"What's it like working in the RPG industry?"
This is a common question. It's also one that's difficult to answer, since the experience of "the industry" varies from company to company and working for Green Ronin is different (one imagines) from working for Wizards of the Coast, Paizo Publishing, Steve Jackson Games, or any number of other publishers.
For one thing, those companies all have centralized offices where people come to work, whereas Green Ronin (as Chris Pramas discussed in a previous Ronin Round Table) is a distributed company, operating primarily online and collaborating across the country and four time zones. Green Ronin also has both full- and part-time employees, unlike many RPG companies which are either full-time or strictly part-time endeavors.
So what does a typical work day for me look like? I get up fairly early to go over my morning emails and messages with my coffee, answering any that require an immediate response, and flagging others for later while putting together my to-do list for the day.
Then it's off to the gym, since I find working out in the morning keeps me on-schedule and helps me to focus during the day. Once I've worked out, showered, and changed, I'm back at my desk by mid-morning to begin digging into the actual work of the day. I tend to start with writing time, when I'm at my freshest and I've had time to mull things over. (I find I get a lot of ideas at the gym or even in the shower that have me eager to get to work by the time I'm back at my desk.) I'll typically write or design through to lunchtime, when I'll take a break, although I've been known to eat my lunch at my desk while going through emails and such again, or just reading Facebook and message boards (not the best eating habit, I'll admit, but I'm working on it). Finished drafts go into our company Dropbox for the developer to look at and mark up for revision.
In the afternoon, I'll keep writing, if that's the priority for the day, or I'll shift gears to do some editing, either going over previous drafts or entering corrections. Editing is one of the only tasks I still do with paper and pen, since it's the most effective means for me to notice corrections and note them. I've done some proofreading of PDFs on my iPad, which is the closest virtual experience to editing hardcopy, but I still tend to work with stacks of printouts when it comes time to do serious revisions. So much for the "paperless office"! Rather than editing my own work I might also do an edit pass or development on another piece, particularly if one of our developers needs a hand.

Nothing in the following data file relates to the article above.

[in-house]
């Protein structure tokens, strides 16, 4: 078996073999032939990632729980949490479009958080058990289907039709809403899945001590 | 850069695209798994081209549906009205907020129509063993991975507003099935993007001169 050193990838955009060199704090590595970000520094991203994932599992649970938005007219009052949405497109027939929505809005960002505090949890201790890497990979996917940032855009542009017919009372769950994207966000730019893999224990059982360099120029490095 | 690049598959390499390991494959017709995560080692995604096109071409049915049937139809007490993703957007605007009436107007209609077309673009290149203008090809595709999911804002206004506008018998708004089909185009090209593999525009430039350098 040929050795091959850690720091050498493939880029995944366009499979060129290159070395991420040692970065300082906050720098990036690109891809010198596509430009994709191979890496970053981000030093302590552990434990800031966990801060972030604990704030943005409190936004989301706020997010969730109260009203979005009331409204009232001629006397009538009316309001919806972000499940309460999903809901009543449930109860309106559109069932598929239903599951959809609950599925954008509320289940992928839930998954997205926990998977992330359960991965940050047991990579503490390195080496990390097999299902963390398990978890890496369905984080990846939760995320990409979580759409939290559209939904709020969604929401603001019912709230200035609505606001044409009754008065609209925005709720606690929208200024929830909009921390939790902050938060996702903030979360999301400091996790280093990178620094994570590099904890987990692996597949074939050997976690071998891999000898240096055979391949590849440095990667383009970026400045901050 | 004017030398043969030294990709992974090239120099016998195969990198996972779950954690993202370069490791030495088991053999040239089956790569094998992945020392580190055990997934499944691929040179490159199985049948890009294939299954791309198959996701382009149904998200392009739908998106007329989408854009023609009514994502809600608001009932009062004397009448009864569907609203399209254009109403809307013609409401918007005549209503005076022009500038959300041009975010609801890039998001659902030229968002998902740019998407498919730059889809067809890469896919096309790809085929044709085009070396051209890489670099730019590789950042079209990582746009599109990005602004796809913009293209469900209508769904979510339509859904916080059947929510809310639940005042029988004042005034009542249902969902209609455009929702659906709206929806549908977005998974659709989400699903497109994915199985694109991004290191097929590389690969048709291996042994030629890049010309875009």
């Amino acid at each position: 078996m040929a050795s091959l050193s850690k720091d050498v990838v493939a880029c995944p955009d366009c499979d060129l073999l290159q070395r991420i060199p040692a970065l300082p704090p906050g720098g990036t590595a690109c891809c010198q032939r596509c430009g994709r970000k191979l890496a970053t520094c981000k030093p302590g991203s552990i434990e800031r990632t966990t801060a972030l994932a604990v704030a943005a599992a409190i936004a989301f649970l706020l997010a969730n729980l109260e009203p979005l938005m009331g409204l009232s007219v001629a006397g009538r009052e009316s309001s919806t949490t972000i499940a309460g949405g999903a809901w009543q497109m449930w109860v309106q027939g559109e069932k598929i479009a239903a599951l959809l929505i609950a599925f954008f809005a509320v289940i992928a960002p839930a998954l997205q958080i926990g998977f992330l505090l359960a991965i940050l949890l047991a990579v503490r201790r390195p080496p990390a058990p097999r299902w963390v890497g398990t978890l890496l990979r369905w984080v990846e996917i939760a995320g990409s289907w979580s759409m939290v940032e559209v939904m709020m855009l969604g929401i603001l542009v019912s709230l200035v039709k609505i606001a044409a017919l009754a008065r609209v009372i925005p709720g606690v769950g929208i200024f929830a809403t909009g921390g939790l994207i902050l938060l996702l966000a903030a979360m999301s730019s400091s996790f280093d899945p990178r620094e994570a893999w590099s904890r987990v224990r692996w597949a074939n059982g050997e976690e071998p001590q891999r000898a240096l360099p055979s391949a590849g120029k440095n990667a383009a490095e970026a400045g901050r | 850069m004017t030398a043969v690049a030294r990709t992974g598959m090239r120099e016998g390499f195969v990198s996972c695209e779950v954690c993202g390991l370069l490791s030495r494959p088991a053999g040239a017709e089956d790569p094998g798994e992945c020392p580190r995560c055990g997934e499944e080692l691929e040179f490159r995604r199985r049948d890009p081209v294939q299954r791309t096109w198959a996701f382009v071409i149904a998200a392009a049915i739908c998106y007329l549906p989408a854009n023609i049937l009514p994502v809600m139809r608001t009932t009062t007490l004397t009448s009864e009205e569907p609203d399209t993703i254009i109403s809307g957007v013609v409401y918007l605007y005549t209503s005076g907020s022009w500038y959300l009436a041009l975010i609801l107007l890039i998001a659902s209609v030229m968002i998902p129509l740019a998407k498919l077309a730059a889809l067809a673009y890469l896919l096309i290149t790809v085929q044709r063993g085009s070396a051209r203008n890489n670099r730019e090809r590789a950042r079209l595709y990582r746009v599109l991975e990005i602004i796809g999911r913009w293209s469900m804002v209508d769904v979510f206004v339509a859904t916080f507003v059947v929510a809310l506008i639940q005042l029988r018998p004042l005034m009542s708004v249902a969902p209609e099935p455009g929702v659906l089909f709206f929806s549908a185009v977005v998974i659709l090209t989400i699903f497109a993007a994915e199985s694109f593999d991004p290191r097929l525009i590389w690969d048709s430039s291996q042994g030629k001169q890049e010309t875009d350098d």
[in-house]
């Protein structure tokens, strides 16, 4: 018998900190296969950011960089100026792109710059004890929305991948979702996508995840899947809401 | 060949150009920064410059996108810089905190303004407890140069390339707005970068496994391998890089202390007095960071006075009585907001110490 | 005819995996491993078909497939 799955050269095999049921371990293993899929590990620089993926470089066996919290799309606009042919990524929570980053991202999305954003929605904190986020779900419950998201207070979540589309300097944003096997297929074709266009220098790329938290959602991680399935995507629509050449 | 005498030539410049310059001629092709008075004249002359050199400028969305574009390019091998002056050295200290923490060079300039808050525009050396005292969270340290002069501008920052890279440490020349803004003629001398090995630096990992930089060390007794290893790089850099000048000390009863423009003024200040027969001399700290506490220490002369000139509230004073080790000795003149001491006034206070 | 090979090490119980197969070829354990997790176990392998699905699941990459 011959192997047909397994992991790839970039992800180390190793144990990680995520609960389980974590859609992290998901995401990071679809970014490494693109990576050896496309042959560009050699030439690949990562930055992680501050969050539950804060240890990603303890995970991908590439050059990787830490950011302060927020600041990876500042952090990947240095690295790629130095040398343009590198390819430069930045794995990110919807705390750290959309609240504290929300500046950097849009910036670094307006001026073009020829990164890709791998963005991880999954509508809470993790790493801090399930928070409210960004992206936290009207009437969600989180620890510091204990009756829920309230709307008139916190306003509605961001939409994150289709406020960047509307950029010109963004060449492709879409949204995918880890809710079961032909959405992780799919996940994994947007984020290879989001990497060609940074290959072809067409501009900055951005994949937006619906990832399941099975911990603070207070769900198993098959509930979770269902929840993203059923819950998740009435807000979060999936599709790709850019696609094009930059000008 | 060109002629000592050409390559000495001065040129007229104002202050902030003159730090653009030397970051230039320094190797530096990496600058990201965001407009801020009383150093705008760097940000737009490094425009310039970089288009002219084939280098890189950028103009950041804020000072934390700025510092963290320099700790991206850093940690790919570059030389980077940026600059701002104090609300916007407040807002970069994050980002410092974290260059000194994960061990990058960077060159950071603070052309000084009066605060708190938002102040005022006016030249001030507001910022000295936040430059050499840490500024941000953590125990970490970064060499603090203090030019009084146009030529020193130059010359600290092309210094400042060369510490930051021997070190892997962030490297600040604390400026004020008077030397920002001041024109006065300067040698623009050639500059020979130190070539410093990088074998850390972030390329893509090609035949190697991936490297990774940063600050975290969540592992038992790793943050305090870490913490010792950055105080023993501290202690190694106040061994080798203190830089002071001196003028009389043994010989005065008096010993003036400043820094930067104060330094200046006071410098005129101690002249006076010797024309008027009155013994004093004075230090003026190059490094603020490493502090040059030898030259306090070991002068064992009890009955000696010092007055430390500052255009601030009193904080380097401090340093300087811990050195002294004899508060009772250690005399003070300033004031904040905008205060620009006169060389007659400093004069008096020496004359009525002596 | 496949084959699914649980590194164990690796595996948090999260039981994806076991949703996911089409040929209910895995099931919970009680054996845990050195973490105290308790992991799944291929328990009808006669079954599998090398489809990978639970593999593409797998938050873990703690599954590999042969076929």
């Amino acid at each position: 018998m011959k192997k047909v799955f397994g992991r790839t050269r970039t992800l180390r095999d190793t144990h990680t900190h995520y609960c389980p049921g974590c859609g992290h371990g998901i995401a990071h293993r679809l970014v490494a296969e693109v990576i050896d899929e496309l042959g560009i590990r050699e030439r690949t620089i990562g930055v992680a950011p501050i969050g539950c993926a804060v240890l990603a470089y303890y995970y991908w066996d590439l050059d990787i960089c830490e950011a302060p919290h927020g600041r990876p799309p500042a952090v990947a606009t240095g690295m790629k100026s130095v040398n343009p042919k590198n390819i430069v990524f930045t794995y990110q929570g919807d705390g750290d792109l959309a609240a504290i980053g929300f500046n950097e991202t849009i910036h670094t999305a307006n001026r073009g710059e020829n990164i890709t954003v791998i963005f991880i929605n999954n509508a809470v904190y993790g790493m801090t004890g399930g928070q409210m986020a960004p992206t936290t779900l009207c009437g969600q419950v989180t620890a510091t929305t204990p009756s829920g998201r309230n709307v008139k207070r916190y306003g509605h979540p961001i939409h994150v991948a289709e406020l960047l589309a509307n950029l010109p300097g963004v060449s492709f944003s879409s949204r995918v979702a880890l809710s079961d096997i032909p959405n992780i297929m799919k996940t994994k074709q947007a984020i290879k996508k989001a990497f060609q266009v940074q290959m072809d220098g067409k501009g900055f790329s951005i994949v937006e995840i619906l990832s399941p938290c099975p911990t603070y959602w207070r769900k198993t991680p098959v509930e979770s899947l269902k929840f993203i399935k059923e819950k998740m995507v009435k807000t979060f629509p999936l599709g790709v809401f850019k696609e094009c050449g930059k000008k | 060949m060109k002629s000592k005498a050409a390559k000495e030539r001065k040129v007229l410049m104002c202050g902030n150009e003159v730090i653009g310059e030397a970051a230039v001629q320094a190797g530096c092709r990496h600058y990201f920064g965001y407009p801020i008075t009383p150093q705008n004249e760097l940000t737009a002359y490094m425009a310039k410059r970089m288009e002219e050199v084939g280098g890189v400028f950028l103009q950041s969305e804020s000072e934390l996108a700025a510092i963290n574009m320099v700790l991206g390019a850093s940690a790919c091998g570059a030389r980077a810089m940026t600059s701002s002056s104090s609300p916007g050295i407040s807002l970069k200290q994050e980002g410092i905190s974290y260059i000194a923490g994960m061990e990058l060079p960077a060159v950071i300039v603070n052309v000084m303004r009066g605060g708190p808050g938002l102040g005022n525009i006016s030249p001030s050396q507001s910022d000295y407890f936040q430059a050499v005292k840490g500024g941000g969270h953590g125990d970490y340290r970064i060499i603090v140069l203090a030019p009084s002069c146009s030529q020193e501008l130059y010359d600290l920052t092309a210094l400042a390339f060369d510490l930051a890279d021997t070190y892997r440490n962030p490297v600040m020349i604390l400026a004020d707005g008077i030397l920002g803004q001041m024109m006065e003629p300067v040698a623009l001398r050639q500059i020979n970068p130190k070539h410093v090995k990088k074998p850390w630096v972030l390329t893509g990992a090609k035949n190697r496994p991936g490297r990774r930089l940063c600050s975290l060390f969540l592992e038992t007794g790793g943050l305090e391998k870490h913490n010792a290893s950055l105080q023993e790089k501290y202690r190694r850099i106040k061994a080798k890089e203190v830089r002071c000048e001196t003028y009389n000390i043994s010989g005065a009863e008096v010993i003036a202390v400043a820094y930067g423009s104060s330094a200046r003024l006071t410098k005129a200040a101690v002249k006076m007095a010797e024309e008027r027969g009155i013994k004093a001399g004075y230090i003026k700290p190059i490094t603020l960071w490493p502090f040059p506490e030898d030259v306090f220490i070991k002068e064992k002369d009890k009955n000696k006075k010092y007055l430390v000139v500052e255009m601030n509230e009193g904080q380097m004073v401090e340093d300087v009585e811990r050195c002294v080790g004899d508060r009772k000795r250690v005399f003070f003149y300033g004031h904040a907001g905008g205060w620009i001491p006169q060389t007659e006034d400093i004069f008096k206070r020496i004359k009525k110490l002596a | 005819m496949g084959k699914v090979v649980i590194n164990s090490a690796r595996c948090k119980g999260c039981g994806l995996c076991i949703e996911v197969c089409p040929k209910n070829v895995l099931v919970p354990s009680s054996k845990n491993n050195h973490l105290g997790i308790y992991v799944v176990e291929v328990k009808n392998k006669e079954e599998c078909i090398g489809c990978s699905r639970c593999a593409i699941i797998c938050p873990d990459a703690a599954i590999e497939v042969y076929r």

Afternoon tends to be time for phone calls and such as well, if they're necessary, just because other parts of Green Ronin are on the opposite coast and hours behind East Coast Time. Still, we do most of our corresponding via email, which is easier to manage unless there's need for a lengthy discussion or an immediate response.
As the afternoon wears on towards dinner-time, I tend to "wind down" with the more mundane "paperwork" tasks, including things like data-entry (putting stat blocks into Hero Lab for M&M products, for example) and answering low-priority emails from earlier in the day. This is the sort of less intensive stuff that makes a good wrap-up, although my days don't always end at 5:00 PM. More often than not, after dinner I'll be back at my desk for an hour or so, either putting in a bit more writing or editing work, or handling follow-ups from communications earlier in the day. Remember, my West Coast colleagues are just getting into the most productive parts of their afternoon when I'm wrapping up for the evening! The occasional evening or weekend afternoon, I'll be on Skype for a company-wide conference call where we can catch up on what's going on and talk over things more easily than back-and-forth emails.
Of course, that's just a "typical" day and one of the advantages of telecommuting for a company like Green Ronin is there's no time clock and fairly few scheduled meetings. So if I need to take off to run some errands in the middle of the day, I do. Likewise, if I need to work late to ensure something gets done in time for a hand-off to development or production, I do that, too. So long as things get done, there's very little of "management" looming over our shoulders. I think it's an arrangement that suits me and my fellow Ronins; like the name says, we're independent types who like being our own "masters"!